When you own enough of a company's stock, you get a voice in how that company is run. This is the basic logic behind shareholder activism, a long-standing Wall Street pillar. That said, sometimes the big shareholders don't exactly advertise their investment and the influence they wield. So you need to consider who owns stocks along with you and, importantly, their big-picture motivations. A comparison of Hormel (HRL 0.43%) and ENI (E -1.43%) will be highly illustrative.
The Hormel Foundation
Hormel is a major food maker with a focus on protein. It owns brands you probably know and use, such as SPAM, Planters, Skippy, and many others, along with its own namesake brand. It has a long history of success behind it, highlighted by an over 50-year streak of annual dividend increases, making it a highly elite Dividend King. You don't reach an achievement like that by accident.
Some of the business success here is clearly derived from the company's approach, which has historically been slow, steady, and conservative. But there's another little factor that is pretty important to note. The Hormel Foundation owns 48% of the company. This foundation was set up by the company's founders to support local charities -- and to ensure Hormel remained an independent company, given that the foundation would have to approve any acquisition.
The key here for investors, however, is that The Hormel Foundation uses the dividends it receives to support its charitable efforts. That means it is pretty much fully aligned with long-term shareholders. That last thing the foundation wants to see is Hormel doing something that would jeopardize its dividend and its dividend growth.
The Italian government
So Hormel, shareholders, and The Hormel Foundation are in close to perfect harmony. Italian energy giant ENI also has a major shareholder, but its motives aren't as clear-cut. In this case, the Italian government effectively owns just over 30% of ENI, giving it a huge voice in the company's decisions.
The differences here couldn't be more stark. While The Hormel Foundation specifically wants Hormel to continue throwing off a healthy and reliable stream of dividends, the Italian government's goals are inherently political. It could push the energy company to invest in businesses that don't have anything to do with its core oil operations or make it remain in businesses that are losing money. Both directions here might result in jobs for Italian residents (which might help politicians stay in office) and a cash drain for ENI shareholders.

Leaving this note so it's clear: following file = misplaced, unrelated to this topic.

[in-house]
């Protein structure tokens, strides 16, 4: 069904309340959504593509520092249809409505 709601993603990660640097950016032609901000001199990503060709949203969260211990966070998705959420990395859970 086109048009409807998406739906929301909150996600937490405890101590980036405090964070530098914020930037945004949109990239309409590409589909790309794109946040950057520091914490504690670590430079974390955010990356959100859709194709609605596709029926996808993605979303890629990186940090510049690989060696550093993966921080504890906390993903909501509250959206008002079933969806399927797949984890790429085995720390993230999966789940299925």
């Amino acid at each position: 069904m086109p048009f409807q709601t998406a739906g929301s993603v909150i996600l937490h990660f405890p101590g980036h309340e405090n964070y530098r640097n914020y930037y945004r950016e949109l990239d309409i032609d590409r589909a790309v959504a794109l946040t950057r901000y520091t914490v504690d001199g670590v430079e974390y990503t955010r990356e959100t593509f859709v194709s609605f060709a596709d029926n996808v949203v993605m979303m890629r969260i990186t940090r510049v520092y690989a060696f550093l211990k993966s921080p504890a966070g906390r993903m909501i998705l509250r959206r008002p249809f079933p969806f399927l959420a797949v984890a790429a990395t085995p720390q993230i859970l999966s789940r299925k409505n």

Moreover, government leaders change over time, often abruptly, thanks to elections. That means that ENI could have an imperative one day that switches the next simply because a new political party holds the reins of power. To be fair, there's no reason to think the Italian government will run roughshod over ENI, but given the government's massive ownership stake investors would be making a mistake to not at least consider the possibility of that happening. The goals of investors, ENI, and the Italian government are not exactly the same.
Conflicts of interest
To be fair, Blackstone (BX -3.68%) is one of the largest shareholders in many companies, and it has a pointed ESG agenda. Although this is just one more example, it highlights how hard it is to avoid owning companies that have some outside influence that may run counter to your thinking. However, in a few cases, that outside influence is huge and worth careful consideration. Hormel's relationship with The Hormel Foundation is an example where there is likely to be a broad alignment, to the point where you see it as a positive reason to own the stock. ENI and the Italian government is an example where conflicts could easily arise, and it might be a reason to avoid the integrated energy giant. Companies have to disclose their largest shareholders at least once a year in their proxy statements. It's worth taking a look at this information, just in case you have an ENI-like situation in your portfolio and don't know it.